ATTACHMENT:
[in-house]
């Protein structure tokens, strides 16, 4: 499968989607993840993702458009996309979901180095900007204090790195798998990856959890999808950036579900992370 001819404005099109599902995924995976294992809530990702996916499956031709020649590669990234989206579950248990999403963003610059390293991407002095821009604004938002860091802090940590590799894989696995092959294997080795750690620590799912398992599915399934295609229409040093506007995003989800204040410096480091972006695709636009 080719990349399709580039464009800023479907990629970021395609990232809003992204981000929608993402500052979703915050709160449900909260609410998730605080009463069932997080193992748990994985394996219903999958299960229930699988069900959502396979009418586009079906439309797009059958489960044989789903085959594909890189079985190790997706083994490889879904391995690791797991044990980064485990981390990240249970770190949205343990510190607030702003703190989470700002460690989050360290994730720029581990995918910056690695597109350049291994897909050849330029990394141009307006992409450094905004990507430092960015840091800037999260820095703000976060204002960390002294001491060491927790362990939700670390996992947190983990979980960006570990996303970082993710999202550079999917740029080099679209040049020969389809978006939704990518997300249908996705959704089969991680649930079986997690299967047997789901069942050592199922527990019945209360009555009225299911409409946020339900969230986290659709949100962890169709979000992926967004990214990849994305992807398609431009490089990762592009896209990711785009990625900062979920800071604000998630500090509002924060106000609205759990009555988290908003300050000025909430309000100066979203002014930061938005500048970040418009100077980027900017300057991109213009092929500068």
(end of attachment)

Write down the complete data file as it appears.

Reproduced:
[in-house]
């Protein structure tokens, strides 16, 4: 499968989607993840993702458009996309979901180095900007204090790195798998990856959890999808950036579900992370 001819404005099109599902995924995976294992809530990702996916499956031709020649590669990234989206579950248990999403963003610059390293991407002095821009604004938002860091802090940590590799894989696995092959294997080795750690620590799912398992599915399934295609229409040093506007995003989800204040410096480091972006695709636009 080719990349399709580039464009800023479907990629970021395609990232809003992204981000929608993402500052979703915050709160449900909260609410998730605080009463069932997080193992748990994985394996219903999958299960229930699988069900959502396979009418586009079906439309797009059958489960044989789903085959594909890189079985190790997706083994490889879904391995690791797991044990980064485990981390990240249970770190949205343990510190607030702003703190989470700002460690989050360290994730720029581990995918910056690695597109350049291994897909050849330029990394141009307006992409450094905004990507430092960015840091800037999260820095703000976060204002960390002294001491060491927790362990939700670390996992947190983990979980960006570990996303970082993710999202550079999917740029080099679209040049020969389809978006939704990518997300249908996705959704089969991680649930079986997690299967047997789901069942050592199922527990019945209360009555009225299911409409946020339900969230986290659709949100962890169709979000992926967004990214990849994305992807398609431009490089990762592009896209990711785009990625900062979920800071604000998630500090509002924060106000609205759990009555988290908003300050000025909430309000100066979203002014930061938005500048970040418009100077980027900017300057991109213009092929500068």